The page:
March 4, 2011

Employers Call for Illinois Hospitals and Physicians

to Reduce Early Elective Deliveries


Cary Conway, MBGH Media Contact

CHICAGO  The non-profit Midwest Business Group on Health (MBGH) issued a call to action in response to recent data finding that thousands of babies are electively scheduled for delivery too early, especially for non-medical reasons, resulting in a higher likelihood of death, being admitted to a Neonatal Intensive Care Unit (NICU) and life-long health problems. MBGH joins The Leapfrog Group and Chicago-area hospitals, health plans and other stakeholders in making this call to action.

“Hospitals need to look at their data and proactively reach out to medical staff members to discuss developing policies to reduce non-medically-related early elective deliveries that can result in small, underdeveloped infants with serious and expensive health consequences,” said Larry Boress, MBGH president and CEO. “By shining a light on this problem, we encourage physicians to advise patients desiring early deliveries for convenience reasons of the serious ramifications of such actions. In turn, we encourage women to talk with their physicians to avoid early elective deliveries for convenience of the doctor.”

The employer-driven hospital quality watchdog, The Leapfrog Group, recently released data demonstrating a variation of 5-40% among hospitals nationally that allow early deliveries for non-medical reasons. In 2010, Leapfrog’s annual hospital survey collected data on the number of non-medically indicated deliveries occurring between the 37th and 39th week of gestation. It set a target cesarean section and/or induction rate of less than 12% of the total. Nationally, the average rate was 18%, while among Illinois hospitals reporting this data, the state average for these types of deliveries was 23%. Leapfrog found 29% of reporting hospitals were addressing this situation and reported non-medically related early delivery rates of 5% or less.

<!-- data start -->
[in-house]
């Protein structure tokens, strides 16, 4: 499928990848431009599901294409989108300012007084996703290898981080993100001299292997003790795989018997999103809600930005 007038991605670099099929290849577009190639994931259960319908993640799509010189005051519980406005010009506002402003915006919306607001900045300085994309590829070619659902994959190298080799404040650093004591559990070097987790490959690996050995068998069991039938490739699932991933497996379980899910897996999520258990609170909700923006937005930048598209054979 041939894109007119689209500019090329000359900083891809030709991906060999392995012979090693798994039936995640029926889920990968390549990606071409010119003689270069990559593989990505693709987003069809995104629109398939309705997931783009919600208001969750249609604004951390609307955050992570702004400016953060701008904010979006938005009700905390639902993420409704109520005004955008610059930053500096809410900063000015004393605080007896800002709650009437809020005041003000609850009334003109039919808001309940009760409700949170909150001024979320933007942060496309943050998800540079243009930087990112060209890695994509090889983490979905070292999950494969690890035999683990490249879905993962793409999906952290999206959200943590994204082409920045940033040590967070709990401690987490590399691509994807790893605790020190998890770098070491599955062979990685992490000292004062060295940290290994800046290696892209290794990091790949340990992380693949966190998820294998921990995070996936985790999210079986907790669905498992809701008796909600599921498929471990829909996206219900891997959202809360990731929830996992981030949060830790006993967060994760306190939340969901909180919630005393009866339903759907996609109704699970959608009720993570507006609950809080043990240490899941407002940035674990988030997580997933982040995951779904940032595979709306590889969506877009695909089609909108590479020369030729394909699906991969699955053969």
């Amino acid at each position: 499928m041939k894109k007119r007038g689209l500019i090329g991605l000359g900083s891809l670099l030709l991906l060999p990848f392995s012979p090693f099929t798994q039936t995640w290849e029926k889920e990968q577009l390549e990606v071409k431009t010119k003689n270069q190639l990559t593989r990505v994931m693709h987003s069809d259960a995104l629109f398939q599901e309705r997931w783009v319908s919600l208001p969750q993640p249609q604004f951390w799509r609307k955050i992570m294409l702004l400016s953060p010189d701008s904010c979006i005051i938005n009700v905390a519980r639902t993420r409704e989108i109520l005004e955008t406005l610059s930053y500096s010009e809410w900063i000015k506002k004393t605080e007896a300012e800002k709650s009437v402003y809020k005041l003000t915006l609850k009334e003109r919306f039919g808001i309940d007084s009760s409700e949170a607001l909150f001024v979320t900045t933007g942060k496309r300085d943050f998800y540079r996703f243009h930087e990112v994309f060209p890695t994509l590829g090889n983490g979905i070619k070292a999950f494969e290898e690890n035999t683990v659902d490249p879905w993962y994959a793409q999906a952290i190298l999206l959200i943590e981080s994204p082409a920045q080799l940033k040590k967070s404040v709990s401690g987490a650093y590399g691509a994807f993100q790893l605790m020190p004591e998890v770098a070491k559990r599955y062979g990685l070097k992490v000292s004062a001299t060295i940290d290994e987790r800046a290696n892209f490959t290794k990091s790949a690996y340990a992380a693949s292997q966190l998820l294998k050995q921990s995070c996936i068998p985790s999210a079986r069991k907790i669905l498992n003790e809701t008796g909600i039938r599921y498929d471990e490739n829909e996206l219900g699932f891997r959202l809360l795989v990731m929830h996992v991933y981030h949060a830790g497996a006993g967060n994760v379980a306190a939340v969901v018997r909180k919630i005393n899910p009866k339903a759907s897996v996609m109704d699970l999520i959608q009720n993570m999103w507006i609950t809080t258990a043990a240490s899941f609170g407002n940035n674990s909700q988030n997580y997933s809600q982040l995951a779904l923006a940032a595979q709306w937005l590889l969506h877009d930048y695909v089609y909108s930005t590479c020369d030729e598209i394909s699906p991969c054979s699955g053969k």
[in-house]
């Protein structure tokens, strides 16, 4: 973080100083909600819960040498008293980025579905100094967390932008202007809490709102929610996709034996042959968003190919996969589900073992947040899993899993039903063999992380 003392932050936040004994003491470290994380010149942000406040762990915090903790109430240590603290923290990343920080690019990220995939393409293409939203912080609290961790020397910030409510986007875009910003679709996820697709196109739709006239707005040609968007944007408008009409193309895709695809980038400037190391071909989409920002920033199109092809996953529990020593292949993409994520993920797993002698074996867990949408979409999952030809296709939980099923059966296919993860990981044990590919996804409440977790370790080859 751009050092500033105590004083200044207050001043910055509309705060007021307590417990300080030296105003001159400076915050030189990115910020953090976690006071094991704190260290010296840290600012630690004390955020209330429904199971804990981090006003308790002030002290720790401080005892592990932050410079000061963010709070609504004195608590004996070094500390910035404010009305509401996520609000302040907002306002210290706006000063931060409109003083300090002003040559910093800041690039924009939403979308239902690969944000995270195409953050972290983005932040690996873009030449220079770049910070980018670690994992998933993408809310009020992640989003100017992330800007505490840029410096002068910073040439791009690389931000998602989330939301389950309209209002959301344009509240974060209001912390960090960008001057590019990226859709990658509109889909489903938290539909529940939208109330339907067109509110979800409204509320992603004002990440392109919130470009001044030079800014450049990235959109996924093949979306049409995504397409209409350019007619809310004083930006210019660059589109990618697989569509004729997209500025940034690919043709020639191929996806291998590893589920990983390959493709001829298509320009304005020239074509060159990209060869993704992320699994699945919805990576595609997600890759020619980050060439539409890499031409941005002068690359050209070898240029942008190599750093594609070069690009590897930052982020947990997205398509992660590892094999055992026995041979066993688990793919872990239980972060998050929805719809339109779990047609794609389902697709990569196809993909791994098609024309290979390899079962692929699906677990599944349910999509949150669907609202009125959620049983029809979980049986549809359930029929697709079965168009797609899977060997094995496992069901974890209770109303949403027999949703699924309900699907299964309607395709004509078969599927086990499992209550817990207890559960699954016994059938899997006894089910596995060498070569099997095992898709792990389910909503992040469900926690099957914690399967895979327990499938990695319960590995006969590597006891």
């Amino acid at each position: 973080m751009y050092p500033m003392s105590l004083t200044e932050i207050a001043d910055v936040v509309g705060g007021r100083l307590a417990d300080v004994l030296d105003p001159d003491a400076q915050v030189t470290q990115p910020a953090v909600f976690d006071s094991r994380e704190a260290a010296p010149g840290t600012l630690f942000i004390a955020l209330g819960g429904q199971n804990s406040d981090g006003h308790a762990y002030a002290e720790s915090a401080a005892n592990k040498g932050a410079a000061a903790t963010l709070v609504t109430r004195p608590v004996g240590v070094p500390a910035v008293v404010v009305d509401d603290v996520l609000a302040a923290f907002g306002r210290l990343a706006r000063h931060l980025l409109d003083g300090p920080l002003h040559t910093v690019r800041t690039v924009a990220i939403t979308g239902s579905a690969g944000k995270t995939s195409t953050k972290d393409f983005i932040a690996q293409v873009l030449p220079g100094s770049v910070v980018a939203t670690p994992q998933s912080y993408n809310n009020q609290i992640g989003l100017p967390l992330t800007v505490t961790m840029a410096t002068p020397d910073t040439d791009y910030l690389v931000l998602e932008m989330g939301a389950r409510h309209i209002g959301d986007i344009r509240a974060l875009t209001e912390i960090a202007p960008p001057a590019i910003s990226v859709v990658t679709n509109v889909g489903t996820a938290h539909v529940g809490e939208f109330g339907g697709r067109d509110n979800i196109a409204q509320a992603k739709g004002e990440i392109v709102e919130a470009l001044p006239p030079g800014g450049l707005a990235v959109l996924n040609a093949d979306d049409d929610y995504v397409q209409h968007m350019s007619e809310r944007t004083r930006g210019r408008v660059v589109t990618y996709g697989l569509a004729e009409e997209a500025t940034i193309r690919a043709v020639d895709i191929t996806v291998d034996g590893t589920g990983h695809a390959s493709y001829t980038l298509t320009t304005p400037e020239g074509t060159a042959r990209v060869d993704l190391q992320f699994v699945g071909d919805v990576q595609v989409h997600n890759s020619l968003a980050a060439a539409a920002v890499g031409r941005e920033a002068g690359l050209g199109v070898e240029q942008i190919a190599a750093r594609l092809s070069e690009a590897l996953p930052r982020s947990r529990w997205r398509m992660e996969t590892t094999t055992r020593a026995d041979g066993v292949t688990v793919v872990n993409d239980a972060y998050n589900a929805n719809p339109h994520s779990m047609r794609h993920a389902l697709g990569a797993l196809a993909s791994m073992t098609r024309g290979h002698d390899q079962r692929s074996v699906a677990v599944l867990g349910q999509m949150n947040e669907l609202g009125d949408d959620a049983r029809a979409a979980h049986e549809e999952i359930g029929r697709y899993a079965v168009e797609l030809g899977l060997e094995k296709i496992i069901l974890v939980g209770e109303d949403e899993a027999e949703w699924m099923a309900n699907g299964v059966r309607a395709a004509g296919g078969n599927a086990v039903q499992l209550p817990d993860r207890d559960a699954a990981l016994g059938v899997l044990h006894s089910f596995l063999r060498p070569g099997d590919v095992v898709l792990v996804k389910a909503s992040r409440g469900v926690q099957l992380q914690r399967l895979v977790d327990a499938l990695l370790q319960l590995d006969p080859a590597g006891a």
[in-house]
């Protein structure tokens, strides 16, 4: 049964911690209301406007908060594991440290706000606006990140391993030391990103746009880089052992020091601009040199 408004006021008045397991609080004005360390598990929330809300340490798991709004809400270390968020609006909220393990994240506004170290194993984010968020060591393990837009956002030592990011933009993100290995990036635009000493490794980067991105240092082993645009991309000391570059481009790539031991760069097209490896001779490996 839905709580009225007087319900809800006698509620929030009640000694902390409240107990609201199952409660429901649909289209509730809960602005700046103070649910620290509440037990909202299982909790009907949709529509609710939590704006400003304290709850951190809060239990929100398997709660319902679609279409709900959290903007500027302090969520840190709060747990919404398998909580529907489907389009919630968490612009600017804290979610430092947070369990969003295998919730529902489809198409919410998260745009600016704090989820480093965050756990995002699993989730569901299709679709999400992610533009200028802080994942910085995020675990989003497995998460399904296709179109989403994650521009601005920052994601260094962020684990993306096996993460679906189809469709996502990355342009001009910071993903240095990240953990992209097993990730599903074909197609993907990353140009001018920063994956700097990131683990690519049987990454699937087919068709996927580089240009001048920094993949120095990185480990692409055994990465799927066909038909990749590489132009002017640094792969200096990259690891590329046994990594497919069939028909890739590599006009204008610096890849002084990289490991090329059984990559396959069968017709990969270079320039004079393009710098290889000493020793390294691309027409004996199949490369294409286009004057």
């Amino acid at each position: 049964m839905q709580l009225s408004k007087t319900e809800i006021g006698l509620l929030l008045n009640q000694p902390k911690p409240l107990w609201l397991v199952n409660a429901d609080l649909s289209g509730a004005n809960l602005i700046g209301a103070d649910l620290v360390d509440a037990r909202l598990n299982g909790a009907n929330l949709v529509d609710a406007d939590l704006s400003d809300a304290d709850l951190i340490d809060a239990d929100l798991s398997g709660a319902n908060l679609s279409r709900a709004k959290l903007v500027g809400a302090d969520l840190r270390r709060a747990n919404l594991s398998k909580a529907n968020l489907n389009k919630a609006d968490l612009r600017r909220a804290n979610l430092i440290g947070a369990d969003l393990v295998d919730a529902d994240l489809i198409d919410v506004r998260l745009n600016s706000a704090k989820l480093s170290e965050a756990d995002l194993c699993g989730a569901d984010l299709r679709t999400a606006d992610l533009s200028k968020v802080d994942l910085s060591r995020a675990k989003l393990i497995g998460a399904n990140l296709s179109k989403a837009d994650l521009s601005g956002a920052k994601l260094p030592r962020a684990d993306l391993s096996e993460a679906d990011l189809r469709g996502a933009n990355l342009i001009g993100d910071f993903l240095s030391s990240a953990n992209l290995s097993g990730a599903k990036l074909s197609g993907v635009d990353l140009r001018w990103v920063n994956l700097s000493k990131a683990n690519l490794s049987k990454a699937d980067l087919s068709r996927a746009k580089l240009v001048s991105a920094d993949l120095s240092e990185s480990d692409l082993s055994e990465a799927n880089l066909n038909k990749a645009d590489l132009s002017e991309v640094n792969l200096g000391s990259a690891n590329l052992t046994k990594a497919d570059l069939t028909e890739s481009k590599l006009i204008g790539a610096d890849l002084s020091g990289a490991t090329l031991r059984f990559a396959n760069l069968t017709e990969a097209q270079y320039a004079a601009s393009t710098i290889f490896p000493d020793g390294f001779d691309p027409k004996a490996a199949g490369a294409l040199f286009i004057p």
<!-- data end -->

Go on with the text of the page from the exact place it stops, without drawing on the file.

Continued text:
Jerry Custer, Executive Director of the Peoria-area Heartland Healthcare Coalition noted that “While some hospitals within the state are doing an excellent job of keeping their rates low, we support the need for others to put more effort and emphasis on this issue.”
Experts, including those from the American College of Obstetricians and Gynecologists (ACOG), Childbirth Connection and the March of Dimes, caution that the amount of time a baby needs to develop fully, which includes having a fully developed brain and other organs, is at least 39 completed weeks. Sometimes there is a medical reason to schedule a newborn delivery before the 39th week — for example, if a woman has high blood pressure at the end of her pregnancy or broken membranes before labor begins.

“Based on ongoing review of our own data as well as Leapfrog’s study, we know reducing the overall number of elective caesarean sections will translate to fewer NICU admissions and fewer health complications for newborns,” said Tina Groat, M.D., national medical director of Women’s Health for UnitedHealthcare. “The difference of health outcomes between 37 weeks gestation and 39 can be alarming, and we are eager to get this important message out.”